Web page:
SALT LAKE CITY — Neither of the current presidential candidates have as yet given more than fleeting attention to international affairs.
That is too bad because, as the London Economist says, "foreign policy is one of the few things where being president matters."
The world yearns for peace, and whoever wins this year's presidential election has a remarkable opportunity to bring peace nearer reality. What an exciting challenge that is. What a legacy it would be for either President Bush or President Gore. The task must begin with articulating a 21st-century American vision for that most maligned and misunderstood institution, the United Nations.
The past few years haven't been kind to the battered UN. President Clinton's administration misused and abused it in the administration's generally inept and inconsistent application of foreign policy. For their part, the Republicans shamefully starved it of funds the US was legally obligated to pay. Peacekeeping on the cheap plunged the UN into a series of debacles - Bosnia, Somalia, Rwanda, and Sierra Leone - which have obscured other, earlier, peacekeeping successes, as well as the UN's enormous humanitarian achievements.
Imperfect and ponderously bureaucratic the UN may be. But it remains the most useful forum for peacemaking and peacekeeping. The US cannot run it autocratically. Its member-nations are far too fractious and sensitive for that. But renewed US commitment and skillful diplomacy could galvanize it into a constructive force for good, and an instrument that could serve American interests at a fraction of go-it-alone costs.
A conference organized by the International Peace Academy in April recommended a sharp shift at the UN from a culture of reaction to one of conflict prevention. The Security Council has a primary role to play here. It has a variety of tools at its disposal, including establishment of demilitarized zones, and imposition of economic sanctions.
But diplomacy is ineffective unless bolstered by the willingness to use force.
Over the years, various UN diplomats have floated the idea of a standby military force, adequately trained and armed, totally integrated, that could be dispatched swiftly to quell trouble in hot spots. The concept has never caught on. The reality is that when the Security Council authorizes a peacekeeping operation, the Secretary-General cobbles together a hybrid force from whichever countries are willing to provide troops. The troops may be of varying quality and experience. Different national contingents may speak different languages. Communications equipment may not mesh.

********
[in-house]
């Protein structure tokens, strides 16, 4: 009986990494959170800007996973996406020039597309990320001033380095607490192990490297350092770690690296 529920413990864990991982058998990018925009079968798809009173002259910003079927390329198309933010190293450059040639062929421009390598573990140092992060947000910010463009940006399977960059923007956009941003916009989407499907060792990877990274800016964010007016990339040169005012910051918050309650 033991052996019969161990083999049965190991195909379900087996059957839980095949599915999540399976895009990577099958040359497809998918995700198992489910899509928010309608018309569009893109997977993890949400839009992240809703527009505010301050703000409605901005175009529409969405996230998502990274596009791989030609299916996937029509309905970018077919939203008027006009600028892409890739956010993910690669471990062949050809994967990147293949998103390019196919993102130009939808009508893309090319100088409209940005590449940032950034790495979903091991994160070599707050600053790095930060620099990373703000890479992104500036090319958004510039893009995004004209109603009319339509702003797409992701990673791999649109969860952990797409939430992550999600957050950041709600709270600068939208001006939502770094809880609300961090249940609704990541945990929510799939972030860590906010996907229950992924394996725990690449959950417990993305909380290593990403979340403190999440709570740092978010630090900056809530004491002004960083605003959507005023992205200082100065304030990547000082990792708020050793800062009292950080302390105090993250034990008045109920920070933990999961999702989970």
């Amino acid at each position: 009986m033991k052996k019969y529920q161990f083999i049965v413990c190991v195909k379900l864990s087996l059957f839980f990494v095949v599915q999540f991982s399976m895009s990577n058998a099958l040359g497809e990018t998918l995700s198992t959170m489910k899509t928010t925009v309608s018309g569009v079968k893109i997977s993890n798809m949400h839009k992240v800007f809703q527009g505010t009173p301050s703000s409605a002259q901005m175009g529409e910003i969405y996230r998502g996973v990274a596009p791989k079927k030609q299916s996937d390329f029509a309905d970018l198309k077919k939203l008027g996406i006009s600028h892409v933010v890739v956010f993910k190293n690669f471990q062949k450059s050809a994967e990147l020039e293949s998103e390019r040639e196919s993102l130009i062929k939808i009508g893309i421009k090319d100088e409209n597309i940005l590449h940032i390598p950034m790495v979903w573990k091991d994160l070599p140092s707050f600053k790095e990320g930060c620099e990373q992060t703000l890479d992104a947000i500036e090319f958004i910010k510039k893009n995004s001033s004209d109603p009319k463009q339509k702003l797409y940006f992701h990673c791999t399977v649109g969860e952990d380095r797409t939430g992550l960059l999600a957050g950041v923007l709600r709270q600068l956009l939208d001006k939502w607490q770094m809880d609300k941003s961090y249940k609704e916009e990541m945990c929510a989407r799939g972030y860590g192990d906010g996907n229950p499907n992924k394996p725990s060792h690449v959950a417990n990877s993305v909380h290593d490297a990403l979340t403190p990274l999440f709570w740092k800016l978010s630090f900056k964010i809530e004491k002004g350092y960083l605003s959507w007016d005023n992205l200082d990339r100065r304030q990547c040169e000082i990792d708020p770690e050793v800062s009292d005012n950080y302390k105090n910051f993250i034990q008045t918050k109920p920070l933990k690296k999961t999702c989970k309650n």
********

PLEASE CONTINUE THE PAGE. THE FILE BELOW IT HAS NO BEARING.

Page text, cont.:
UN peacekeeping operations work best when warring factions have hammered out a peace accord, and are agreeable to the kind of monitoring effort the UN can provide to ensure nobody cheats on the agreement. UN peacekeeping operations are ineffective when warring factions have not agreed on a truce, remain busily killing each other, and see the UN force as an unwelcome imposition.
UN peacekeepers are lightly armed observers. They aren't combat forces that can engage substantial forces arrayed against them. The Bosnian "peacekeeping" operation was the classic example of the misuse of UN forces. While the Western world dithered in political debate over what to do, peacekeepers without armor and air support were sent into action against murderous factions with no interest in peacemaking. The peacekeepers were often ineffective and humiliated. Ultimately they were replaced by heavily armored NATO forces.
Nobody believes the UN should acquire its own army. But speedy insertion of small, highly trained rapid reaction forces may often forestall larger conflicts and widespread loss of life. The deployment of 800 such British troops in Sierra Leone recently was one successful example of this.
For a presidential candidate pondering how to lessen international conflict, and how to contain it when it erupts, the UN is an essential starting point.
*John Hughes, a former editor of the Monitor, served a one-year term as assistant secretary-general of the UN in 1995.
(c) Copyright 2000. The Christian Science Publishing Society